When asked, how does a crane work, most people would have a straightforward answer in mind. Something like, a crane has a long arm or boom used to lift and move heavy objects that can move up and down and rotate 360°. The one end is anchored to a base while heavy objects attach to the other. It also has some form of an attachment to grip loads and a cable system that reels in or out to lift or lower a load.
However, this reveals little about the inner workings of a crane. For example, what powers the boom or the cable/pulley system to lift these heavy loads? How is it controlled? How does the crane remain balanced?
This article will give you a better understanding of how cranes manage their herculean lifting efforts. Whenever hiring such a critical and expensive piece of equipment, it pays to be informed in order to make the right decisions and use your equipment to the greatest effect.
Anatomy of a crane
Before we dive into the inner workings of a crane, we might benefit from a quick anatomy lesson. Once again, there are many different cranes – each with their own, unique anatomy.
A mobile crane is typically divided into two main sections: the lower and upper. The lower is a commonly used term for the vehicular body of the crane, also called a carrier. The upper consists of the actual lifting equipment mounted on the body.
The two usually connect by a turntable mechanism (or, slewing unit) which allows the upper to rotate in any direction on top of the lower.
In turn, the lower (or carrier) usually consists of the following parts:
- Outriggers: These are extendable (sometimes detachable) limbs attached to the body. When deployed, they press on the ground stabilizing the crane.
- Operator cabin: Most mobile cranes have a single cabin that contains both the steering and the crane controls.
- Engine: Just like other vehicles, a crane runs off an IC (internal combustion) engine.
- Bed: Truck-like mobile cranes often have a bed between the cabin and the crane for loading goods.
The upper (or crane) consists of the following:
- A boom: There are different types of booms of which a telescoping hydraulic or a jib boom are the most common.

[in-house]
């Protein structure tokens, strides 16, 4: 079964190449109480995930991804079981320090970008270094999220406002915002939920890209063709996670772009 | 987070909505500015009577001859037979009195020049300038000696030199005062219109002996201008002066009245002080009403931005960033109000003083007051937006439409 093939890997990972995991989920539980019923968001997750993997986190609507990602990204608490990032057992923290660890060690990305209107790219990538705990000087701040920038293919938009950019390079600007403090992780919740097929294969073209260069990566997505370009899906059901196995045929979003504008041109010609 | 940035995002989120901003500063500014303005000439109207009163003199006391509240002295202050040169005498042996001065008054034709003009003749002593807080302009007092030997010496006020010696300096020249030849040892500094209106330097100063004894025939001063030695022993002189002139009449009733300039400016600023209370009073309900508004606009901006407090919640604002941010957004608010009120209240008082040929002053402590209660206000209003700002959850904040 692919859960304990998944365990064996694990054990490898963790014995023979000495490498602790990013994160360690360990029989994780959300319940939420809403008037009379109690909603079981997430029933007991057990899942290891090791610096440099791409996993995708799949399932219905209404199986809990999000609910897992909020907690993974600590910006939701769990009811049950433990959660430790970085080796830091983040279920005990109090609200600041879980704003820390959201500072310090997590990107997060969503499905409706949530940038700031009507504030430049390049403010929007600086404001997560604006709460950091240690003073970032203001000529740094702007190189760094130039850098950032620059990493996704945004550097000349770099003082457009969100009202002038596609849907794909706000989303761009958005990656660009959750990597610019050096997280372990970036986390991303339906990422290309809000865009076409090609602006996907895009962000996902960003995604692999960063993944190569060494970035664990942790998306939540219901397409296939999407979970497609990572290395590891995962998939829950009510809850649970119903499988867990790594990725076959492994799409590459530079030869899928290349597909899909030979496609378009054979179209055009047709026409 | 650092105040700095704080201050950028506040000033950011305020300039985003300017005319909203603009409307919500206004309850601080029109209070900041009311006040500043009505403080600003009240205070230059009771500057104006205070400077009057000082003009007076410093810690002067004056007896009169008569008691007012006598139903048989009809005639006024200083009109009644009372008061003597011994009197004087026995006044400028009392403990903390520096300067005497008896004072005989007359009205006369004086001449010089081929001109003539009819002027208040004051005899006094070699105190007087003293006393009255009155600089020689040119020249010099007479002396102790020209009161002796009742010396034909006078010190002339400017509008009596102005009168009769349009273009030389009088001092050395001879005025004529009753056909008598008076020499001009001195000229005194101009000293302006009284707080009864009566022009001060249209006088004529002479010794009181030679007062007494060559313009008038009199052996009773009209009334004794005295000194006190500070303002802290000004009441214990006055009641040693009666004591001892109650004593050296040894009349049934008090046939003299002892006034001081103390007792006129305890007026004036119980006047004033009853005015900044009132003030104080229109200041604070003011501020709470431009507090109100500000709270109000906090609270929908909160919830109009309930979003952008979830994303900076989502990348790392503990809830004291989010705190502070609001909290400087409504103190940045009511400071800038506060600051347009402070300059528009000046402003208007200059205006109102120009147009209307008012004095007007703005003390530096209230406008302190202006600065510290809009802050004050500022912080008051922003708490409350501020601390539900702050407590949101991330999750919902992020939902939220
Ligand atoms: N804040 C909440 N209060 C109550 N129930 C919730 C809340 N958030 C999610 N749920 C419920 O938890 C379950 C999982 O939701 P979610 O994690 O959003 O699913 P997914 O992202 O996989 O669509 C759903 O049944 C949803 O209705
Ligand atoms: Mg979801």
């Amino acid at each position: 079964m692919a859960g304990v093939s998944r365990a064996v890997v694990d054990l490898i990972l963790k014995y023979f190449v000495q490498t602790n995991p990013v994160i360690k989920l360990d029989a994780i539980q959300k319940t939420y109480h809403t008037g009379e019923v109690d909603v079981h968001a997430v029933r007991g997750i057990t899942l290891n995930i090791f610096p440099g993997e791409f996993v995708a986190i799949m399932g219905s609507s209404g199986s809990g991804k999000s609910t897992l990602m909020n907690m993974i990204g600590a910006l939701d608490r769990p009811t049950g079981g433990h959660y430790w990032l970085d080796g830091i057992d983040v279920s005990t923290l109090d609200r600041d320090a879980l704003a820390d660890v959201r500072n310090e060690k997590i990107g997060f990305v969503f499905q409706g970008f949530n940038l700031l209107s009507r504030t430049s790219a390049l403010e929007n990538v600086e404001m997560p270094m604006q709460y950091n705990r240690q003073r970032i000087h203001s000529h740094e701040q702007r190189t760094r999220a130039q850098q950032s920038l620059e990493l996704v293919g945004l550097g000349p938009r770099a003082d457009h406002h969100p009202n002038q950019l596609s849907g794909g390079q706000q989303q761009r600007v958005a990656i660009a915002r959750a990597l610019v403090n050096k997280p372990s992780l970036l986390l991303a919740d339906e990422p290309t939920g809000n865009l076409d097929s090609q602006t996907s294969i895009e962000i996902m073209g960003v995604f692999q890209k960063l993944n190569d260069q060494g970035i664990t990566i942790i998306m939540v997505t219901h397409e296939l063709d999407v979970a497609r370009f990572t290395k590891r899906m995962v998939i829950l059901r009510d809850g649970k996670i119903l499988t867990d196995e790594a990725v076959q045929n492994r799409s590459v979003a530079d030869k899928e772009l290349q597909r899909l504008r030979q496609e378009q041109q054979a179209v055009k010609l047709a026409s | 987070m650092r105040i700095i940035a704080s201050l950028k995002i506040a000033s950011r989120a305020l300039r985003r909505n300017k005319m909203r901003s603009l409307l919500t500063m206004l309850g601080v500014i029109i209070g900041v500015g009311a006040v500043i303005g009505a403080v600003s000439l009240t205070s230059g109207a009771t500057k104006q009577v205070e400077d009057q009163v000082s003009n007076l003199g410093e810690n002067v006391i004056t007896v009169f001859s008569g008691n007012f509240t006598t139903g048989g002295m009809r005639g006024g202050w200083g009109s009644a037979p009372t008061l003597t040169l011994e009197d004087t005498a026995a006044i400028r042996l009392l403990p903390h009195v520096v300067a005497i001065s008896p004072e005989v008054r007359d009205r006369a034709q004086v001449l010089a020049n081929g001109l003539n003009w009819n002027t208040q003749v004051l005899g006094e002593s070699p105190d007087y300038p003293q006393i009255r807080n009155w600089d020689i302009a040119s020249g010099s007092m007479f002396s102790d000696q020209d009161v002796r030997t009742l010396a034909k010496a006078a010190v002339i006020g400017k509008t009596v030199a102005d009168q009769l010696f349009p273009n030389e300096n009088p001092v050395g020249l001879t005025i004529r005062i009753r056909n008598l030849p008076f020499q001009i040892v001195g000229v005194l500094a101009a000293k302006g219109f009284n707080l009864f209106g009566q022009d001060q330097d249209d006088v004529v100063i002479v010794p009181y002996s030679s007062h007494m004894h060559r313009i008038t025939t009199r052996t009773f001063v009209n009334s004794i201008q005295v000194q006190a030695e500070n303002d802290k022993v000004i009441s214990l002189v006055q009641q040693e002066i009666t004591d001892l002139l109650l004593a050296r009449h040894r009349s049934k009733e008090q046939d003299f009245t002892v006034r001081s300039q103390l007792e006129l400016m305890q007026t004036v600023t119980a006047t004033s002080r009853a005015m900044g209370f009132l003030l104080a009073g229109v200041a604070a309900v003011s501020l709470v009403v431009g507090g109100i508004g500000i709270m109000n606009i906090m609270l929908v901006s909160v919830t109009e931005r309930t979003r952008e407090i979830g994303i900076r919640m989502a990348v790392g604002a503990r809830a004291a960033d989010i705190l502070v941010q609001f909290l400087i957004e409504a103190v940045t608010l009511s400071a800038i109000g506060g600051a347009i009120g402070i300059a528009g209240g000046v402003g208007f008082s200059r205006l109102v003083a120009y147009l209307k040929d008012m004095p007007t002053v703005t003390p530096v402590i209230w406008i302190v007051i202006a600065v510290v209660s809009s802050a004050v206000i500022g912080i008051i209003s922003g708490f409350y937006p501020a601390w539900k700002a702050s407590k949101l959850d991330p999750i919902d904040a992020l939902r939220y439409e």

- Drum: A revolving drum reels the cable in or out and either forms part of the turntable or is near it.
- Hoist/AWP: Most cranes use a hoist block with a hook used for attaching loads. The hoist block also contains a pulley system to be reeled up or down using the attached cables. A hoist and hook itself can have many different configurations. Alternatively, a crane may also have an aerial work platform for personnel to work from (often called a boom lift).
- Hoist line: No matter the type of boom, almost all cranes use a steel cable that runs the length of the boom from the base to the hoist block to lift and lower loads.
- Counterweight: A counterweight attaches to the bottom of the boom in order to offset some of the weight.
- Luffing cylinder: This is a hydraulic cylinder used to push the boom up from the carrier body.
There are also differences in how the cranes move about. Most cranes have normal tires, just like your typical hauling truck. However, there are also crawler cranes, rough terrain cranes with tractor tires, and even barge-like floating cranes.
How does a crane work?
So, the more enthusiastic among you might have already pieced together how a crane operates. On the surface, a crane is a simple piece of equipment used to lift heavy objects.
In reality, a crane consists of a number of simple mechanisms that combine, giving it a mechanical advantage to handle massive loads.
Most cranes use a single-engine that powers both the carrier and the crane. However, more powerful mobile cranes may have separate engines powering each. When the same engine powers both, there is usually a hydraulic system in or under the turntable powered by the engine.
You can read more about how hydraulic cranes work here.
The luffing cylinder, as well as the turntable, are responsible for moving the boom vertically and horizontally.
The arm (or, boom) attaches to the turntable. In the case of a telescopic boom, it can only extend in one direction by pushing out a series of concentric sections. A jib boom consists of a main mast and a secondary, articulating arm connected by a joint. Similar to an elbow.
Telescopic booms typically have a longer range and larger maximum capacity. Jib booms, on the other hand, offer more precise handling, particularly on the horizontal plane.
Regardless of the boom, a cable usually runs the length of it. Pulleys and gears are located in the hoist block, jib arm (if applicable), and slewing unit. These pulley systems help the crane establish its mechanical advantage and to control the movement of the hoist line.
The controls are fairly straightforward, although they require a lot of experience to master. There are usually two joysticks: one controlling left-right movement and the other forward and aft movement. Foot pedals control the telescoping of a boom as well as the power of the pressure of the hydraulic pump.
An informed crane renter is a smart crane renter
Although a crane might seem like an obvious and simple piece of equipment for your job – it’s anything but that. On top of being an absolute necessity, cranes are expensive and potentially dangerous heavy machinery.
That means you need to have some working knowledge about a crane to make sure it’s fit for purpose.
This should already serve as a solid introduction to how cranes operate. However, we also touched on the fact that there are many types of cranes out there, each with their own special function.
We’d suggest you read more about the different types of cranes to know which is the best choice for your job.